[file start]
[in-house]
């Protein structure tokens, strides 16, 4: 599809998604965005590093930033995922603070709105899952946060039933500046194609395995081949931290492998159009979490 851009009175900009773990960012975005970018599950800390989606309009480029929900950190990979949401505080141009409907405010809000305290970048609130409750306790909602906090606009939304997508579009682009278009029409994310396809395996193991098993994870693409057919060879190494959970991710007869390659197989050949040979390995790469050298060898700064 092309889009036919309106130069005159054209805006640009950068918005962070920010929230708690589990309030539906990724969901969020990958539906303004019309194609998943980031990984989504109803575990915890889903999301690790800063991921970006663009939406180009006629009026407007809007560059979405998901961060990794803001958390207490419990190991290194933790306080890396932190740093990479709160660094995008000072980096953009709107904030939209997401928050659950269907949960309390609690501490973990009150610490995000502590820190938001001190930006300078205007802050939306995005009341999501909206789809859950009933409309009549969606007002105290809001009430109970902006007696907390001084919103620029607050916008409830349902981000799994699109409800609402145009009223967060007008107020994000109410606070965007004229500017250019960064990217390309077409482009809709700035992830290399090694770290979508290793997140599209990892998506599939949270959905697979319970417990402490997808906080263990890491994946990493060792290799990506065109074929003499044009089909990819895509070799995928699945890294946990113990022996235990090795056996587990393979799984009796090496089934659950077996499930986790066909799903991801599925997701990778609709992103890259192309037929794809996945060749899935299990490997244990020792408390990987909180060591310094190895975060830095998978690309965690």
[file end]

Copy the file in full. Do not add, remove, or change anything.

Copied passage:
[in-house]
């Protein structure tokens, strides 16, 4: 599809998604965005590093930033995922603070709105899952946060039933500046194609395995081949931290492998159009979490 851009009175900009773990960012975005970018599950800390989606309009480029929900950190990979949401505080141009409907405010809000305290970048609130409750306790909602906090606009939304997508579009682009278009029409994310396809395996193991098993994870693409057919060879190494959970991710007869390659197989050949040979390995790469050298060898700064 092309889009036919309106130069005159054209805006640009950068918005962070920010929230708690589990309030539906990724969901969020990958539906303004019309194609998943980031990984989504109803575990915890889903999301690790800063991921970006663009939406180009006629009026407007809007560059979405998901961060990794803001958390207490419990190991290194933790306080890396932190740093990479709160660094995008000072980096953009709107904030939209997401928050659950269907949960309390609690501490973990009150610490995000502590820190938001001190930006300078205007802050939306995005009341999501909206789809859950009933409309009549969606007002105290809001009430109970902006007696907390001084919103620029607050916008409830349902981000799994699109409800609402145009009223967060007008107020994000109410606070965007004229500017250019960064990217390309077409482009809709700035992830290399090694770290979508290793997140599209990892998506599939949270959905697979319970417990402490997808906080263990890491994946990493060792290799990506065109074929003499044009089909990819895509070799995928699945890294946990113990022996235990090795056996587990393979799984009796090496089934659950077996499930986790066909799903991801599925997701990778609709992103890259192309037929794809996945060749899935299990490997244990020792408390990987909180060591310094190895975060830095998978690309965690």